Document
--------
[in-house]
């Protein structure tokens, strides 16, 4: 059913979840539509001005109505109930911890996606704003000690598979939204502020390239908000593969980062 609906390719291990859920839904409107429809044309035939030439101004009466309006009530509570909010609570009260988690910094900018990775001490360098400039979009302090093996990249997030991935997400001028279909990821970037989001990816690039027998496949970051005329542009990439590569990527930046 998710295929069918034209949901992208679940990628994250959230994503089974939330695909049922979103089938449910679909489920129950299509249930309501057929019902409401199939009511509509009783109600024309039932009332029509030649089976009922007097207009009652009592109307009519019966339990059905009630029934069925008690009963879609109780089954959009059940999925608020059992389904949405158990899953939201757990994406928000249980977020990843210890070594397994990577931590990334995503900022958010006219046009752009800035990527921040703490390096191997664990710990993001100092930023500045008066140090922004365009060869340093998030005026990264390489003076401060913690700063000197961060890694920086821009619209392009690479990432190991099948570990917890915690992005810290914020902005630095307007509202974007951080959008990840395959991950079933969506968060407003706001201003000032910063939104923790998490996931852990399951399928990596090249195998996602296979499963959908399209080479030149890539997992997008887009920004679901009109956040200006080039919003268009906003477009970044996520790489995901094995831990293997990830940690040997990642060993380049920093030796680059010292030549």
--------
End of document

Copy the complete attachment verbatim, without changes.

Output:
[in-house]
């Protein structure tokens, strides 16, 4: 059913979840539509001005109505109930911890996606704003000690598979939204502020390239908000593969980062 609906390719291990859920839904409107429809044309035939030439101004009466309006009530509570909010609570009260988690910094900018990775001490360098400039979009302090093996990249997030991935997400001028279909990821970037989001990816690039027998496949970051005329542009990439590569990527930046 998710295929069918034209949901992208679940990628994250959230994503089974939330695909049922979103089938449910679909489920129950299509249930309501057929019902409401199939009511509509009783109600024309039932009332029509030649089976009922007097207009009652009592109307009519019966339990059905009630029934069925008690009963879609109780089954959009059940999925608020059992389904949405158990899953939201757990994406928000249980977020990843210890070594397994990577931590990334995503900022958010006219046009752009800035990527921040703490390096191997664990710990993001100092930023500045008066140090922004365009060869340093998030005026990264390489003076401060913690700063000197961060890694920086821009619209392009690479990432190991099948570990917890915690992005810290914020902005630095307007509202974007951080959008990840395959991950079933969506968060407003706001201003000032910063939104923790998490996931852990399951399928990596090249195998996602296979499963959908399209080479030149890539997992997008887009920004679901009109956040200006080039919003268009906003477009970044996520790489995901094995831990293997990830940690040997990642060993380049920093030796680059010292030549």